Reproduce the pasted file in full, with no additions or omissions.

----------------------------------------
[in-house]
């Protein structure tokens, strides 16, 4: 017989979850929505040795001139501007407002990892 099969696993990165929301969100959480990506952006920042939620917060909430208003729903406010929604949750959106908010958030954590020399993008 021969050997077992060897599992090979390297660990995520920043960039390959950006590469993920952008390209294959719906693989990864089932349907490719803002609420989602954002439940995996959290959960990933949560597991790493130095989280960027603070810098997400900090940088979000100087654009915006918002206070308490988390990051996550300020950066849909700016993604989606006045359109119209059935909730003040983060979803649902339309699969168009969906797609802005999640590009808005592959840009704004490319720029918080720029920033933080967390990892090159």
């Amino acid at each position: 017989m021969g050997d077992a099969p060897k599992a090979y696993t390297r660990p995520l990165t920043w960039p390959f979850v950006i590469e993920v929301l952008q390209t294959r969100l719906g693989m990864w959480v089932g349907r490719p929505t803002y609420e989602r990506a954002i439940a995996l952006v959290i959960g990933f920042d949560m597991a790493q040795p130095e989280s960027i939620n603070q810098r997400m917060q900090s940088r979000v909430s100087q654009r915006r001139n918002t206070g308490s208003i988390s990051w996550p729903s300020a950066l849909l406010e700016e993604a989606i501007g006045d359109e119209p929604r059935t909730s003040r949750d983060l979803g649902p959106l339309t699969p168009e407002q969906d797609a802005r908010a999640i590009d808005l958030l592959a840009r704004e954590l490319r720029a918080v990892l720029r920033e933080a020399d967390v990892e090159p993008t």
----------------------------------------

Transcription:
[in-house]
């Protein structure tokens, strides 16, 4: 017989979850929505040795001139501007407002990892 099969696993990165929301969100959480990506952006920042939620917060909430208003729903406010929604949750959106908010958030954590020399993008 021969050997077992060897599992090979390297660990995520920043960039390959950006590469993920952008390209294959719906693989990864089932349907490719803002609420989602954002439940995996959290959960990933949560597991790493130095989280960027603070810098997400900090940088979000100087654009915006918002206070308490988390990051996550300020950066849909700016993604989606006045359109119209059935909730003040983060979803649902339309699969168009969906797609802005999640590009808005592959840009704004490319720029918080720029920033933080967390990892090159």
């Amino acid at each position: 017989m021969g050997d077992a099969p060897k599992a090979y696993t390297r660990p995520l990165t920043w960039p390959f979850v950006i590469e993920v929301l952008q390209t294959r969100l719906g693989m990864w959480v089932g349907r490719p929505t803002y609420e989602r990506a954002i439940a995996l952006v959290i959960g990933f920042d949560m597991a790493q040795p130095e989280s960027i939620n603070q810098r997400m917060q900090s940088r979000v909430s100087q654009r915006r001139n918002t206070g308490s208003i988390s990051w996550p729903s300020a950066l849909l406010e700016e993604a989606i501007g006045d359109e119209p929604r059935t909730s003040r949750d983060l979803g649902p959106l339309t699969p168009e407002q969906d797609a802005r908010a999640i590009d808005l958030l592959a840009r704004e954590l490319r720029a918080v990892l720029r920033e933080a020399d967390v990892e090159p993008t």